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Geological sciences professor wins prestigious Seismology Society of America award

Geological sciences professor wins prestigious Seismology Society of America award

Earlier this month, Assistant Professor in the Department of Geological Sciences and Engineering Daniel Trugman was named the recipient of the 2023 Charles F. Richter Early Career Award. The award is named for Charles Richter, who developed the Richter scale, and honors outstanding contributions to the goals of the Seismological Society of America by a member early in their career.

What are some of your main research interests?

My research is really at the interface between earthquake seismology and data science. In my research group, we aim to tackle some of the most fundamental questions in earthquake science. How earthquakes get started, and what causes earthquake ruptures to propagate and eventually arrest? How do earthquake rupture properties vary within and between different fault zones, and what does this mean for the hazards they pose to nearby communities? To study these problems, I develop new computational and statistical techniques to analyze large datasets of earthquake waveforms. Earthquake seismology is, and always has been, a very data-rich science, and many of the most important breakthroughs have come from scientists figuring out clever new ways of thinking about and leveraging emerging datasets. That’s what I strive to do in my research, and in particular to apply new ideas from the data and computer science communities to advance our understanding of the physics of earthquakes.

What are the impacts your research can have on society and your discipline?

The potential for my research to have a direct impact on society is one of the main reasons I became interested in studying earthquakes. Thousands of earthquakes occur every day, all across the world, but there are still many unresolved questions about the physical processes that drive them. In my research I am particularly interested in understanding how the properties of earthquake ruptures affect the level of shaking experienced by the people who feel them.

This line of research has important implications for seismic hazard analyzes that are used in building and infrastructure design codes. It is also essential for earthquake early warning systems, which aim to automatically deliver seconds-to-minutes notice to smartphones, utilities and hospital systems that an earthquake has occurred and that strong shaking is on the way. Reno is positioned rather close to some active fault systems along the eastern Sierra, so the research that my team carries out can have a direct impact on the surrounding community.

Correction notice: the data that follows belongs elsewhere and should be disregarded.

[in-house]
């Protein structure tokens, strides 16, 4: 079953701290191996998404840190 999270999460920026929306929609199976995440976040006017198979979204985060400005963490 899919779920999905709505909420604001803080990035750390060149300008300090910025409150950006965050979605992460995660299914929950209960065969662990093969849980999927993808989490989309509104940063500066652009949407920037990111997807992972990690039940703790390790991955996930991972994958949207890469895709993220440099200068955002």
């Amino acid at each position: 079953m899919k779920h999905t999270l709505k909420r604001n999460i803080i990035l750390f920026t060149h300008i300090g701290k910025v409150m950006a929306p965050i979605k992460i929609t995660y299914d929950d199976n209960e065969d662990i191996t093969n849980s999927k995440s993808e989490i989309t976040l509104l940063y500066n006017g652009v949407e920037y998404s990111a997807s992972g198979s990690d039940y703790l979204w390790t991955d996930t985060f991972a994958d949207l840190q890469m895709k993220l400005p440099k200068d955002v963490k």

What excites you most about working for the Nevada Seismological Laboratory?

In many ways, working for the Nevada Seismological Laboratory is really a dream job for someone like me. It has a rich history and outstanding track record of doing cutting-edge science that I just hope I can live up to as my career progresses. The SeismoLab has a core mission to perform earthquake monitoring for the State of Nevada, but with that responsibility comes a tremendous research opportunity for leveraging “big data” in seismology. We operate hundreds of seismic stations throughout the state, and partner with the US Geological Survey, Department of Energy, Nevada National Security Site, and many local energy and mining companies on dozens of high-impact projects. There is really a lot going on in so many different realms, so there is always a new challenge on the horizon. Nevada is a very seismically active state, and we have a lot yet to learn about the important earthquake processes and their implications for hazard. My career at the University of Nevada, Reno is just getting started, but I couldn’t be more excited about the future.

Final thoughts…

The Seismological Society of America was founded in response to the 1906 San Francisco earthquake that devastated the city and surrounding region. It has since grown to have thousands of members all across the world that form a strong community of scientists aligned with a common goal to use seismology to help society. Being recognized by the Seismological Society for my contributions is truly meaningful because so many of its members have played a key role in helping me along the way. I’m really grateful for their support, as well as that of my colleagues here in the Nevada Seismological Laboratory, the Department of Geological Sciences and Engineering, and all across the University. Seismology, like many other disciplines, is really a team sport, so this award reflects their dedication and support as much as anything I have done.

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